Thanks for reading and have a wonderful day,

Dr. Paul Thomas with Plum Health Direct Primary Care 

Plum Health Direct Primary Care is in Detroit, Michigan. We practice old-fashioned family medicine, but we use technology to make ourselves more accessible to our patients when they need us! I love this graphic that Jennifer at Good Life Detroit created for us! 

Plum Health Direct Primary Care is in Detroit, Michigan. We practice old-fashioned family medicine, but we use technology to make ourselves more accessible to our patients when they need us! I love this graphic that Jennifer at Good Life Detroit created for us! 

I also really liked this graphic that Good Life Detroit made about our pricing tiers at Plum Health DPC - really easy to read and understand! 

I also really liked this graphic that Good Life Detroit made about our pricing tiers at Plum Health DPC - really easy to read and understand! 

Street Medicine Detroit

This month I had the opportunity to volunteer with Street Medicine Detroit, an organization dedicated to helping homeless people in Detroit with their medical care. This was an organization that I volunteered with and supported during its early days at Wayne State University School of Medicine.

The service is run by WSU medical student volunteers and they go out to different locations across Detroit and assist those who need medical care. This can be done on street corners, in soup kitchens, homeless shelters, and churches across the city.

This month, I met up with the volunteering students at Manna Community Meal to deliver health care services. This is in the basement of St. Peter's Episcopal Church in Detroit's Corktown neighborhood. It was a great way to give back, and if you want to support Street Medicine, they take donations at their website, here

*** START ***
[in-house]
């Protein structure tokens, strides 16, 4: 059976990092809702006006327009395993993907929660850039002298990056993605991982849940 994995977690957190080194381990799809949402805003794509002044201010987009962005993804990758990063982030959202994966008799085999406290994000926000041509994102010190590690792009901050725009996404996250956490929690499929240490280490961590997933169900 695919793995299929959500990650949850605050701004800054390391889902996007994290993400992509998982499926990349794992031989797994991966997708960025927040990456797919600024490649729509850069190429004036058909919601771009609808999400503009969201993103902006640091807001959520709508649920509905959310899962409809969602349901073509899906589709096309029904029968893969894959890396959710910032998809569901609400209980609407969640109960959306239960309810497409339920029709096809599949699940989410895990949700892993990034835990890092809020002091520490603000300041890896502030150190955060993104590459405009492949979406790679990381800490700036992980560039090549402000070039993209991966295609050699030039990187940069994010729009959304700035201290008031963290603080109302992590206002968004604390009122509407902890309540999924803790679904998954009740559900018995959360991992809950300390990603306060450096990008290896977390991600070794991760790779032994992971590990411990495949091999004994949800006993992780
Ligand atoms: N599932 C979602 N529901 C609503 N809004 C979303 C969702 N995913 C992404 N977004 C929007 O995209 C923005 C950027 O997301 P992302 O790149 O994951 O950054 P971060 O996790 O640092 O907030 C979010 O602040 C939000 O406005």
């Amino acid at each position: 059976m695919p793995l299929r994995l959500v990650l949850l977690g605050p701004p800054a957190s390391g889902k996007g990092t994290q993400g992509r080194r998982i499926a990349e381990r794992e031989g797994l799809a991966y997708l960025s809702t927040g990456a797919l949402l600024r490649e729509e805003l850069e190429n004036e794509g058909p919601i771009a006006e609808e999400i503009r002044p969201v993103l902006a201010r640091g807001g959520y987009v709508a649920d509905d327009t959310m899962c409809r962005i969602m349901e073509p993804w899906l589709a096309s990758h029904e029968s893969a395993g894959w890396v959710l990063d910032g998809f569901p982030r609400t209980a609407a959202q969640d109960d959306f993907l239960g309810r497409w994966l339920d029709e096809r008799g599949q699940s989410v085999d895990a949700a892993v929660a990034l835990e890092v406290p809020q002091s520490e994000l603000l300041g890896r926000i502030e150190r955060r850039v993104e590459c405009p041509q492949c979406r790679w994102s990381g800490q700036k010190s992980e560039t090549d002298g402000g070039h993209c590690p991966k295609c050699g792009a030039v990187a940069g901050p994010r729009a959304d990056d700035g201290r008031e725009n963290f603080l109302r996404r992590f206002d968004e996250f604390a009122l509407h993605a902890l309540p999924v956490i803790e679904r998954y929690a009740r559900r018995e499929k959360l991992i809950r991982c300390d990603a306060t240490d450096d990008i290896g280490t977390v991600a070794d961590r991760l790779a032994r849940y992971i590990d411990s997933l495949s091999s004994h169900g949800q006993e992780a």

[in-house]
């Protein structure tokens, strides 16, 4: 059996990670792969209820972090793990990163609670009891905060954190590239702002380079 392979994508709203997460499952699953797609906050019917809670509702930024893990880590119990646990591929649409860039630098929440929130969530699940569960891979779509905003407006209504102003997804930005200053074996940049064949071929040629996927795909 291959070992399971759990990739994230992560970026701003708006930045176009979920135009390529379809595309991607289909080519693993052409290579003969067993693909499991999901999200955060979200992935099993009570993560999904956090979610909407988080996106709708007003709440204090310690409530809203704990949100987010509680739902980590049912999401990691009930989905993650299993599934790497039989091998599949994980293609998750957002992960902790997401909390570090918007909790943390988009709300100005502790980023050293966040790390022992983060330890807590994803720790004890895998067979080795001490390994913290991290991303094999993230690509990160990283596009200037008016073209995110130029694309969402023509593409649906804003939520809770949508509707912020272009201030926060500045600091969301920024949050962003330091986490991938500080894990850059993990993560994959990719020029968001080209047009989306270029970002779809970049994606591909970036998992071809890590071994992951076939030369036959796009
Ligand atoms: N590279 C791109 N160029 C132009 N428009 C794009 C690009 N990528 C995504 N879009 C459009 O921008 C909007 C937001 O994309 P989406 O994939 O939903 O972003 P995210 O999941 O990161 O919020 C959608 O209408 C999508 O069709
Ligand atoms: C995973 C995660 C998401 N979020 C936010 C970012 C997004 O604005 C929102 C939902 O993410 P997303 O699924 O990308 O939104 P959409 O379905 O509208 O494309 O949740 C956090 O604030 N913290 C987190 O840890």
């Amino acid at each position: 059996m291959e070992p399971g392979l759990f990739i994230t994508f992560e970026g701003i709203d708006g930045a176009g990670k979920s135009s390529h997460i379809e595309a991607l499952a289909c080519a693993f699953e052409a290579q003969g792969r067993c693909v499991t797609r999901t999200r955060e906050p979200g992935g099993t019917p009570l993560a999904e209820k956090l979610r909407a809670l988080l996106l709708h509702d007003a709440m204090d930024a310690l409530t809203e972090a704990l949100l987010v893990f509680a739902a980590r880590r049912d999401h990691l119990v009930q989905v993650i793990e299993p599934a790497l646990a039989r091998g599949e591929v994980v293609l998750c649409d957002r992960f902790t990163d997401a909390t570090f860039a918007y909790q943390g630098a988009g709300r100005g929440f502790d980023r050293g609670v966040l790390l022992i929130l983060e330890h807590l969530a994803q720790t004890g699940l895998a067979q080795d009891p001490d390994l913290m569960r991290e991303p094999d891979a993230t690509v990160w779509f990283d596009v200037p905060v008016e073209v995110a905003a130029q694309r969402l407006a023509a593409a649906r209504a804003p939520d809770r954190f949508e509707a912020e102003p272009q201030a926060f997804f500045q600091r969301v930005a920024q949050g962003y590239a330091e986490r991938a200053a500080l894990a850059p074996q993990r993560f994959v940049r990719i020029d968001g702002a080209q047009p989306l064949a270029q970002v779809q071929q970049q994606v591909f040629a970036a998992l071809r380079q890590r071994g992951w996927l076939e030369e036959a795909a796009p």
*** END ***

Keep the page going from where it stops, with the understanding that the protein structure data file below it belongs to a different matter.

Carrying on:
Talking with a group of medical students while volunteering with Street Medicine Detroit at St. Peter's Episcopal Church in the Corktown Neighborhood of Detroit, Michigan. 

Talking with a group of medical students while volunteering with Street Medicine Detroit at St. Peter's Episcopal Church in the Corktown Neighborhood of Detroit, Michigan. 

How many calories should I eat each day?

How many calories should I eat each day? This is a question that my patients commonly ask of me and there is not a one-size-fits all answer. There are several steps to finding the appropriate calorie intake on a daily basis. One of those steps is calculating your basal metabolic rate

Once you know your basal metabolic rate, you can add in the amount of calories that you burn each day from exercising. If you jog for 30 minutes each day, you may burn about 200 calories. If you do yoga for 30 minutes each day, you can burn around 150 calories. 

Take the number of calories burned in the day and add that to your basal metabolic rate. If you have a reasonably stable weight, you can estimate that you are taking in about that calorie total in your diet. 

Then you have to consider your weight goals. Are you trying to lose weight or gain weight? If you seek weight loss, then removing 100 - 200 calories from your diet each day may be a safe number for you to achieve your goals. Remember, in general, it is unsafe to lose more than 1 - 2 pounds each month.

Using an app like MyFitnessPal can be really helpful, especially if you are meticulous about documenting the foods that you consume and workouts that you perform each day. If you're a patient with Plum Health, I will review your data in the App and then we can make better decisions about dietary changes and exercise regimens. 

In general, my opinion is more about eating healthier foods, not necessarily less food. I recommend eating foods discussed in "The End of Dieting", found on Amazon here: http://amzn.to/2snb78z

In it, Dr. Fuhrman recommends eating GBOMS, Greens, Beans, Onions, Mushrooms Seeds and Nuts. The point is to get more nutrients/calorie and he sums it up this way: Health = Nutrients/Calorie. The more nutrients per calorie, the better your health.